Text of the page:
Friday, December 28, 2012

From The Southwest

(Correspondence of the Missouri Republican.)

SPRINGFIELD, MO., March 29, 1862.

In all portions of the country, throughout Southwest Missouri, there is a great change taking place in the sentiments of the people. – The friends of the Federal Union are strengthened in their hopes of its full restoration to power and authority, and are enabled to avow their convictions openly and boldly.  Secession has become a by-word and a reproach among the inhabitants, and a general confidence is felt that the rebel army will never find a way into Missouri again.  Many thoughtless persons who have been in Price’s army are returning home, some of them quietly, hoping that no notice will be taken of their [treason],others coming, and giving themselves up to the military authorities, asking to be permitted to take the oath of allegiance and return to the peaceful avocations to which they were formerly accustomed.  All these returning rebels express their disgust with the rebellion as a future, and are now convinced that the Government of their fathers is a wise and beneficent one, and too powerful to be easily overthrown.

The night before we reached Springfield we stayed with an intelligent farmer, about eight miles from town, by the name of Piper.  He came from Virginia, and settled in this country twenty years ago.  Two of his sons are in the Union army, and one of them was wounded in the battle of Pea Ridge.  The latter is now home, recovering from his wounds, and gave me a few interesting particulars of the battle.  He was in Colonel Phelps’ regiment , Twenty-fifth Missouri Infantry.  During the first two days this regiment was constantly in the fight, and many of them were wounded, or met a soldier’s death.  Every Captain in the regiment was either killed or wounded.  Young Piper spoke in terms of great admiration of Capt. John W. Lisenby, of Company D, his own Captain, with whom he stood side by side during the fight.  The first man that fell, Captain L. put his sword in its sheath, and picked up the man’s musket, using it till the cartridges were all gone.  Then waving his cap over his head, he cheered on his men until a ball struck him in the breast, and he fell to the earth.  His wound, however, was not fatal, and he will recover.  He is now in this city, being nursed and cared for by female friends.

Young Piper received a flesh wound in the thigh.  He fought on for some time after he was shot, feeling only a sting in his leg when he was struck, and only desisting when it became painful.  He says he exchanged several shots with his antagonist, both of them having discovered the other’s aim, and that, on his third shot, he saw him fall.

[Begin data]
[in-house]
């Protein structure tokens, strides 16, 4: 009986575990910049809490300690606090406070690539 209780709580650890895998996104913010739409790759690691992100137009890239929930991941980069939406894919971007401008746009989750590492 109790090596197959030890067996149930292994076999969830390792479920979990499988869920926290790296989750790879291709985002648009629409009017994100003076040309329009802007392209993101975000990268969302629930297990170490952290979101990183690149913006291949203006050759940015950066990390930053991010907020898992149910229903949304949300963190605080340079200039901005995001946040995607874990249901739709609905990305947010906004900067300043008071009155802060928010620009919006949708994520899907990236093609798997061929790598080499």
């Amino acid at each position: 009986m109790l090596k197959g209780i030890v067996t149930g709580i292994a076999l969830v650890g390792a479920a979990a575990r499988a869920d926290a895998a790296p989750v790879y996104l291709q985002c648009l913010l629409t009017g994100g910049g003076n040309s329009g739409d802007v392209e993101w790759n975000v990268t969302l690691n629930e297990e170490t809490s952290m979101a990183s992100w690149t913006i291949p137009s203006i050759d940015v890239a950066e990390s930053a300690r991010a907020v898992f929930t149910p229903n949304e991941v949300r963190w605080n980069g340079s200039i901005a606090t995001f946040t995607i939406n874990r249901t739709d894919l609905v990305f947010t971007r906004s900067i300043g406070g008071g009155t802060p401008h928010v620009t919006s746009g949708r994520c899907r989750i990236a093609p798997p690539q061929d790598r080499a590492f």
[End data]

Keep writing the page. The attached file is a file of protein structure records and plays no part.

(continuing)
The parents of this young man are proud that their sons are serving the cause of the Union.  The old gentleman is a prosperous farmer, and although he has been repeatedly robbed by the secesh, his home is ever open to the weary soldier, who is never denied refreshment and rest.

At another house where we passed the night we found the mother of one of our wounded soldiers, a Mrs. Benton, rejoicing that her son had been found worthy to suffer for his country, and saying that his scars would be [an honorable] testimony to his loyalty hereafter.

Speaking of the regiment of Col. Phelps.  I forgot to mention the noble conduct of his wife before and during the late battle.  It is related of her that she went down to the headquarters of the army just before the fight, taking with her various articles of comfort, and among other things a lot of bandages, pieces of cotton, cloth, lint, &c., for dressing wounds.  She had not been there more than a few hours when the battle commenced, and very soon her benevolent exertions were called into requisition.

The soldier who related this states that for three days she was untiring in her personal efforts in aid of the surgeons, in dressing wounds and caring for the wounded.  Such noble and heroic conduct shows that we are not without our Florence Nightengales,

“The noblest types of good
Heroic womanhood.”

that can be found in any land.

It was Mrs. Phelps who had the body of Gen. Lyon decently buried on her husband’s farm, after the battle of Wilson’s Creek, when the rebels took possession of Springfield and in the hasty retreat of our little army, the body of the deceased Gen. Lyon was, by a mistake left behind.

Meeting Mr. Plattenburg, the agent of the Western Sanitary Commission, on his return from Cassville, I learned from him that he got safely and promptly through with the forty boxes of hospital stores for the wounded, and that the sheets, pillows, blankets, bandages, lint, jellies, wines, brandies, and other hospital stores were the very things needed, and came like the manna in the wilderness to our wounded men, no provision having been made for such an emergency.  Forty boxes more are now on the way at this point, to be shipped immediately to Cassville, and will all be needed.  It is purposed also to send some washing machines to the hospitals to facilitate the washing of the soiled clothing, for which it is very difficult to procure the requisite labor.  The labors of the Sanitary Commission have proven of immense value in securing better care and in providing necessary comforts for the wounded of our army, in which the rebel wounded have also shared.  Many lives have no doubt been saved through their instrumentality, and their disinterest and humane exertions will not be forgotten by a grateful people.


– Published in The Burlington Weekly Hawk-Eye, Burlington, Iowa, Saturday, April 5, 1862, p. 2

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